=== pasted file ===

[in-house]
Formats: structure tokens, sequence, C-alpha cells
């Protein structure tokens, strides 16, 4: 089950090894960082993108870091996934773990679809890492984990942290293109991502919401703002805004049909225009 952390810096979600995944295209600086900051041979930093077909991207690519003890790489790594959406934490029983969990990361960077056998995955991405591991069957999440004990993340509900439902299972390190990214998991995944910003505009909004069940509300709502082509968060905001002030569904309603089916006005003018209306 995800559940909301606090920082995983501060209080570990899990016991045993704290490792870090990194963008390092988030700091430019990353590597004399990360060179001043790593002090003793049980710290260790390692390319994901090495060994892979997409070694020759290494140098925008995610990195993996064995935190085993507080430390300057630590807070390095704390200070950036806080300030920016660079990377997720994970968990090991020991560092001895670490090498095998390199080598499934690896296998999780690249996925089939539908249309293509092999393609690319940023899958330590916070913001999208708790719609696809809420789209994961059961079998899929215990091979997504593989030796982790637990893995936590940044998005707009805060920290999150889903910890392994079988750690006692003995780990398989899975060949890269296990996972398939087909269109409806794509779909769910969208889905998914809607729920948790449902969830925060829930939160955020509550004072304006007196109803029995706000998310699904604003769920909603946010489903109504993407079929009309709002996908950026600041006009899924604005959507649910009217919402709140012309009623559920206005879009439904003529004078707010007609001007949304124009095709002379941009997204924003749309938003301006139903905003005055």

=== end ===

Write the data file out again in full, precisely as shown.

[in-house]
Formats: structure tokens, sequence, C-alpha cells
């Protein structure tokens, strides 16, 4: 089950090894960082993108870091996934773990679809890492984990942290293109991502919401703002805004049909225009 952390810096979600995944295209600086900051041979930093077909991207690519003890790489790594959406934490029983969990990361960077056998995955991405591991069957999440004990993340509900439902299972390190990214998991995944910003505009909004069940509300709502082509968060905001002030569904309603089916006005003018209306 995800559940909301606090920082995983501060209080570990899990016991045993704290490792870090990194963008390092988030700091430019990353590597004399990360060179001043790593002090003793049980710290260790390692390319994901090495060994892979997409070694020759290494140098925008995610990195993996064995935190085993507080430390300057630590807070390095704390200070950036806080300030920016660079990377997720994970968990090991020991560092001895670490090498095998390199080598499934690896296998999780690249996925089939539908249309293509092999393609690319940023899958330590916070913001999208708790719609696809809420789209994961059961079998899929215990091979997504593989030796982790637990893995936590940044998005707009805060920290999150889903910890392994079988750690006692003995780990398989899975060949890269296990996972398939087909269109409806794509779909769910969208889905998914809607729920948790449902969830925060829930939160955020509550004072304006007196109803029995706000998310699904604003769920909603946010489903109504993407079929009309709002996908950026600041006009899924604005959507649910009217919402709140012309009623559920206005879009439904003529004078707010007609001007949304124009095709002379941009997204924003749309938003301006139903905003005055």